The National Insurance Crime Bureau reports that more than one million cars are stolen in America each year, making auto theft one of the most common crimes. Several federal acts passed in the last few decades have strengthened the laws surrounding auto theft and the penalties for a conviction can be as severe as life in prison.
Here's what you should know about auto theft and the law.
General state laws and vehicle theft
While some states view auto theft using general theft statutes, a few, including the state of California, have statutes that are specifically titled Vehicle Theft to address this crime.
The classification of auto theft varies depending on the value of the vehicle that was stolen. In general, theft of an inexpensive vehicle under $1,500 is classified as a misdemeanor and punishable by up to 1 year in jail. For very expensive autos, such as collector vehicles, the classification may be first-degree felony offense, which carries prison sentences of 5 to 99 years, if convicted.
Penalty enhancements in vehicle theft
While there are general guidelines, auto theft sentencing is usually affected by several factors. Most state laws have provisions allowing prosecutors to increase punishments or penalties for certain types of vehicle theft. In California, for example, stealing a police car enhances the charges from a misdemeanor to a felony level offense.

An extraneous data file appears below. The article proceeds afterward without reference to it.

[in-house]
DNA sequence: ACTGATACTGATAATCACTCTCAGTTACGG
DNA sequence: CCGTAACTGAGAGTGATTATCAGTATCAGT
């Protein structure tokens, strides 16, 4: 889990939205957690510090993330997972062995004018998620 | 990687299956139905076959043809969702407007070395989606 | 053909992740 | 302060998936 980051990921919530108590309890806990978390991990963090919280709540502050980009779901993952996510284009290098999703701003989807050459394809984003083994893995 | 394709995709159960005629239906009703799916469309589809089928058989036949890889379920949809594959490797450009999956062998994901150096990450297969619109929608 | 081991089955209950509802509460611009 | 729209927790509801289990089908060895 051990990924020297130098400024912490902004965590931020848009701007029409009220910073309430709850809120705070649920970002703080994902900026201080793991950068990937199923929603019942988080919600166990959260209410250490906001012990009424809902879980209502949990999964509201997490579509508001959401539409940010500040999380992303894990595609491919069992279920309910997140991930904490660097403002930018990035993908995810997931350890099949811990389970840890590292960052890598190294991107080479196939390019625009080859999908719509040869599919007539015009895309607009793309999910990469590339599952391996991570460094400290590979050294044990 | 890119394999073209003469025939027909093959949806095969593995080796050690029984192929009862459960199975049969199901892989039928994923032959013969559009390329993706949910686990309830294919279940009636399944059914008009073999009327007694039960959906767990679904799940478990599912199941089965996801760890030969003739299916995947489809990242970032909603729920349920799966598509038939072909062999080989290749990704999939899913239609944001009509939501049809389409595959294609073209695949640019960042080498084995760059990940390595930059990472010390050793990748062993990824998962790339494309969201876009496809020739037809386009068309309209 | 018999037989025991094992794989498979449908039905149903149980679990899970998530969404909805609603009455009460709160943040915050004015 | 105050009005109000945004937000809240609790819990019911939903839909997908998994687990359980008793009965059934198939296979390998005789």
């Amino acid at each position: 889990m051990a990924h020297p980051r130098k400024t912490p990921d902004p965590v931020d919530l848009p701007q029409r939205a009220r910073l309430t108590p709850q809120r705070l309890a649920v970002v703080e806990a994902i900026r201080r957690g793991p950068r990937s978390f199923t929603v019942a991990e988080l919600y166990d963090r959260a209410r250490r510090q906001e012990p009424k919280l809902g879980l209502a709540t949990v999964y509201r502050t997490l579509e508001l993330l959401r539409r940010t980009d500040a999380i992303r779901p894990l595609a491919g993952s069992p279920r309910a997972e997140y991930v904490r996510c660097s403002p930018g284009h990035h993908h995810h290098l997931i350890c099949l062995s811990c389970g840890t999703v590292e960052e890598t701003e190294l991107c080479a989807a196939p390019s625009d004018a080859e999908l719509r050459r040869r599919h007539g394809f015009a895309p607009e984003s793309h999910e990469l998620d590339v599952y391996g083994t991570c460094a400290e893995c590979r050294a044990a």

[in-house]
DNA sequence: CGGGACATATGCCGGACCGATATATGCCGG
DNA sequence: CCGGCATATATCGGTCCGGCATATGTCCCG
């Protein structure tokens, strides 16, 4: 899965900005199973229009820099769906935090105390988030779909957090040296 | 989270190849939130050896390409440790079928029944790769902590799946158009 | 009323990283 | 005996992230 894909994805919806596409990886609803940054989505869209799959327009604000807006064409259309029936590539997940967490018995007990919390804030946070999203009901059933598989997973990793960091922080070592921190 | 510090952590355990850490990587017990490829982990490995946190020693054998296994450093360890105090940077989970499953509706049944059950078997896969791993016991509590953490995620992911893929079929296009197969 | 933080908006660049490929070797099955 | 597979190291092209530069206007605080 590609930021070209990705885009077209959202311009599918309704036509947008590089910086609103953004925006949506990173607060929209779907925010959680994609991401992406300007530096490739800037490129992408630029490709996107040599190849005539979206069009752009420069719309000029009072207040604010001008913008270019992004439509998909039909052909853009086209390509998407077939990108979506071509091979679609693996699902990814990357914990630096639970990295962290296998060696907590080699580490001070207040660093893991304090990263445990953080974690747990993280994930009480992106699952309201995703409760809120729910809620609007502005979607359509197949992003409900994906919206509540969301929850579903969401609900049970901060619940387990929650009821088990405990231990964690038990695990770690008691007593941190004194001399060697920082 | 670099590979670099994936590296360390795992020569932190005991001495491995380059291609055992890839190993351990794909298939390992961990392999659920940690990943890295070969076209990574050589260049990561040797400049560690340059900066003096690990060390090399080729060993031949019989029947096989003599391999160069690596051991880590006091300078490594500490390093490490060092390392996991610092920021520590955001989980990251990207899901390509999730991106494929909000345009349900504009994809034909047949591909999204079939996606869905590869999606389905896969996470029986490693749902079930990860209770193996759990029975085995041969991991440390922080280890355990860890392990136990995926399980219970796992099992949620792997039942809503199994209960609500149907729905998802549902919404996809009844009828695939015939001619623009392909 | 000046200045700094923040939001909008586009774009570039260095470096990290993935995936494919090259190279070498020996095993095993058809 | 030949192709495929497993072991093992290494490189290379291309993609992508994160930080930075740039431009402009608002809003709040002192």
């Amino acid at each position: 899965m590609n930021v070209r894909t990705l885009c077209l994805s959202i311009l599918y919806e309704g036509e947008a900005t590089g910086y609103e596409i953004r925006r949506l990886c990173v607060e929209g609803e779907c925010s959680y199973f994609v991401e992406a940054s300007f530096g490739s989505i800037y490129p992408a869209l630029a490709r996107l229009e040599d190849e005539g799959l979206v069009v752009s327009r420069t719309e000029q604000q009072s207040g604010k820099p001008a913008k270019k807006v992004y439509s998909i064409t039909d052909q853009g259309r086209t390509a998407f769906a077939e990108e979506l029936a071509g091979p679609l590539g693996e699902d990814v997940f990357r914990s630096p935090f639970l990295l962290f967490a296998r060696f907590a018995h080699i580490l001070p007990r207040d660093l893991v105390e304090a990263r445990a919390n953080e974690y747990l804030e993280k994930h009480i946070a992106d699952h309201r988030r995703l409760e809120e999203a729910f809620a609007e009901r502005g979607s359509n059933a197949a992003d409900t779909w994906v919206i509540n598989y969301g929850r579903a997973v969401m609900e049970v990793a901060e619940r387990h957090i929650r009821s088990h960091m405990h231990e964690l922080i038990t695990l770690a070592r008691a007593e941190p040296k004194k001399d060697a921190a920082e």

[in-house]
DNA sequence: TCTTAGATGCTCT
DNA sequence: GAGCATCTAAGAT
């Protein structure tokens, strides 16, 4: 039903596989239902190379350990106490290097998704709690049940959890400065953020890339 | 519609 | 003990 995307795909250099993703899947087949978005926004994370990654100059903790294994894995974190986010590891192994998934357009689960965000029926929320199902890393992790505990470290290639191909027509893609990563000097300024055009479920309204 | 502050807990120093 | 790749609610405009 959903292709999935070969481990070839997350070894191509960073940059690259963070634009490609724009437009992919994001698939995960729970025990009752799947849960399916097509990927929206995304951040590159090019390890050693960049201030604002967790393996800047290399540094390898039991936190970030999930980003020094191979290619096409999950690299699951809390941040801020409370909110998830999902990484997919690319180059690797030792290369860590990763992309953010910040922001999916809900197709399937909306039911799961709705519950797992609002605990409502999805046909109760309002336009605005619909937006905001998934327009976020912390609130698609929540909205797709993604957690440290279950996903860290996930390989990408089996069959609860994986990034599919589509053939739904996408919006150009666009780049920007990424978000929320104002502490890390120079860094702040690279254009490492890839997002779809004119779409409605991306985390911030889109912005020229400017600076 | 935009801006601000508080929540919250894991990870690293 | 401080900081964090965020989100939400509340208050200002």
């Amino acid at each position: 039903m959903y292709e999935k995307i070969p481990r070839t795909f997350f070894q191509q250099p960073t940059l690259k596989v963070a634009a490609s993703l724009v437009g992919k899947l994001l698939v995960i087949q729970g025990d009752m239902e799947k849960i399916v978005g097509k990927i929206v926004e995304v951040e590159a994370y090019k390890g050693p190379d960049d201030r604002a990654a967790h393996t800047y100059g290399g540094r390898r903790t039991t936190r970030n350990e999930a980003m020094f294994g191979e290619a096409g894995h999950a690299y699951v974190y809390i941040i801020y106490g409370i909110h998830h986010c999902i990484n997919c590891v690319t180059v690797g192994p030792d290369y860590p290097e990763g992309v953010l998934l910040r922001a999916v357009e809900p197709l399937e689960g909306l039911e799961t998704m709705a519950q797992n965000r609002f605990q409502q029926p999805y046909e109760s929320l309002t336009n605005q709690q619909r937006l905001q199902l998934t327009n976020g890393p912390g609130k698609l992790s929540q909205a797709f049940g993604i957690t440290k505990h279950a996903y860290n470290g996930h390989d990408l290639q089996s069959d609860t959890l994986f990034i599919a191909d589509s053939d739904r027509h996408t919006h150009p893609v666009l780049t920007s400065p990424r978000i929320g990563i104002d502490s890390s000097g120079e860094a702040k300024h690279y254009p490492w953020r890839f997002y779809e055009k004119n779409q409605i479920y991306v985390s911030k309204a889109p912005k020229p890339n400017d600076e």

Another factor the courts consider is the criminal history of the person charged with auto theft. Nearly every state law, including California, has provisions to enhance punishments for repeat offenders. For example, car theft that would be a misdemeanor for a first-time offender is elevated to a felony for those who have been previously convicted of car theft.
Penalties for carjacking
Carjacking, which involves stealing an occupied vehicle by force, was made a federal offense with the Anti-Car Theft Act of 1992. As such, a person convicted of carjacking may face up to 15 years in prison, with a maximum sentence of up to 25 years, life in prison, or even the death penalty if a victim was injured or killed as a result of the auto theft.
What to do if you're charged with auto theft
If you are arrested and charged with any level of car theft, it is essential that you speak with an experienced attorney as soon as possible.
People charged with car theft typically have opportunities to work through the charge. With the help of an experienced defense lawyer, prosecutors will often agree to drop penalty enhancements or file a lesser charge if the defendant agrees to enroll in community service programs, pay restitution, or otherwise take affirmative steps to address the damage done to a victim.
Vitaly Sigal, a Los Angeles criminal defense lawyer, delivers aggressive defense representation for people who have been charged with auto theft and other crimes. To discuss the details of your case with Mr. Sigal, contact our office today.